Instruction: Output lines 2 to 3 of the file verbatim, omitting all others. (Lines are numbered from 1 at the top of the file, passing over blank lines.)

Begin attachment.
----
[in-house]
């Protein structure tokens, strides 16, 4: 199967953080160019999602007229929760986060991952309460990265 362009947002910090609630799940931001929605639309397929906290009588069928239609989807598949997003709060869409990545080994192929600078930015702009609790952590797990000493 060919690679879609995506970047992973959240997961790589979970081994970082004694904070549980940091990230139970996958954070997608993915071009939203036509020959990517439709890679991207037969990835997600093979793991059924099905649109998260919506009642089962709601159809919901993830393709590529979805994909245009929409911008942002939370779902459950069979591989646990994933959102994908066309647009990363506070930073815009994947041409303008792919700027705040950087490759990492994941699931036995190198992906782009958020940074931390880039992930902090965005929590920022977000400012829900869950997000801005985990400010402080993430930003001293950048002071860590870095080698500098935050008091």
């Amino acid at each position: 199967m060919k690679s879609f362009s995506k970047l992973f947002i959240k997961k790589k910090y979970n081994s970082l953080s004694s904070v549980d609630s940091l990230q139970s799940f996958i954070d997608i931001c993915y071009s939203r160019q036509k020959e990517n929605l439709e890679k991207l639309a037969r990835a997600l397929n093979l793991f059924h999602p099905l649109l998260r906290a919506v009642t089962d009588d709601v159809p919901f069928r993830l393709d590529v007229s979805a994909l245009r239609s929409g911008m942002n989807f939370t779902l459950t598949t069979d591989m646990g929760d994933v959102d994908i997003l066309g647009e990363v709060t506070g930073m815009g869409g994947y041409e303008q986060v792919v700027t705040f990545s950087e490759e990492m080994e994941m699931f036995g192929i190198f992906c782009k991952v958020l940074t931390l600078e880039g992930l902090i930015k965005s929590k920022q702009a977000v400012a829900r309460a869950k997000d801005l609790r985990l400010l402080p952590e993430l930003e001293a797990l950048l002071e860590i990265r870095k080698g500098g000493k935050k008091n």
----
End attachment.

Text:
């Protein structure tokens, strides 16, 4: 199967953080160019999602007229929760986060991952309460990265 362009947002910090609630799940931001929605639309397929906290009588069928239609989807598949997003709060869409990545080994192929600078930015702009609790952590797990000493 060919690679879609995506970047992973959240997961790589979970081994970082004694904070549980940091990230139970996958954070997608993915071009939203036509020959990517439709890679991207037969990835997600093979793991059924099905649109998260919506009642089962709601159809919901993830393709590529979805994909245009929409911008942002939370779902459950069979591989646990994933959102994908066309647009990363506070930073815009994947041409303008792919700027705040950087490759990492994941699931036995190198992906782009958020940074931390880039992930902090965005929590920022977000400012829900869950997000801005985990400010402080993430930003001293950048002071860590870095080698500098935050008091």
């Amino acid at each position: 199967m060919k690679s879609f362009s995506k970047l992973f947002i959240k997961k790589k910090y979970n081994s970082l953080s004694s904070v549980d609630s940091l990230q139970s799940f996958i954070d997608i931001c993915y071009s939203r160019q036509k020959e990517n929605l439709e890679k991207l639309a037969r990835a997600l397929n093979l793991f059924h999602p099905l649109l998260r906290a919506v009642t089962d009588d709601v159809p919901f069928r993830l393709d590529v007229s979805a994909l245009r239609s929409g911008m942002n989807f939370t779902l459950t598949t069979d591989m646990g929760d994933v959102d994908i997003l066309g647009e990363v709060t506070g930073m815009g869409g994947y041409e303008q986060v792919v700027t705040f990545s950087e490759e990492m080994e994941m699931f036995g192929i190198f992906c782009k991952v958020l940074t931390l600078e880039g992930l902090i930015k965005s929590k920022q702009a977000v400012a829900r309460a869950k997000d801005l609790r985990l400010l402080p952590e993430l930003e001293a797990l950048l002071e860590i990265r870095k080698g500098g000493k935050k008091n």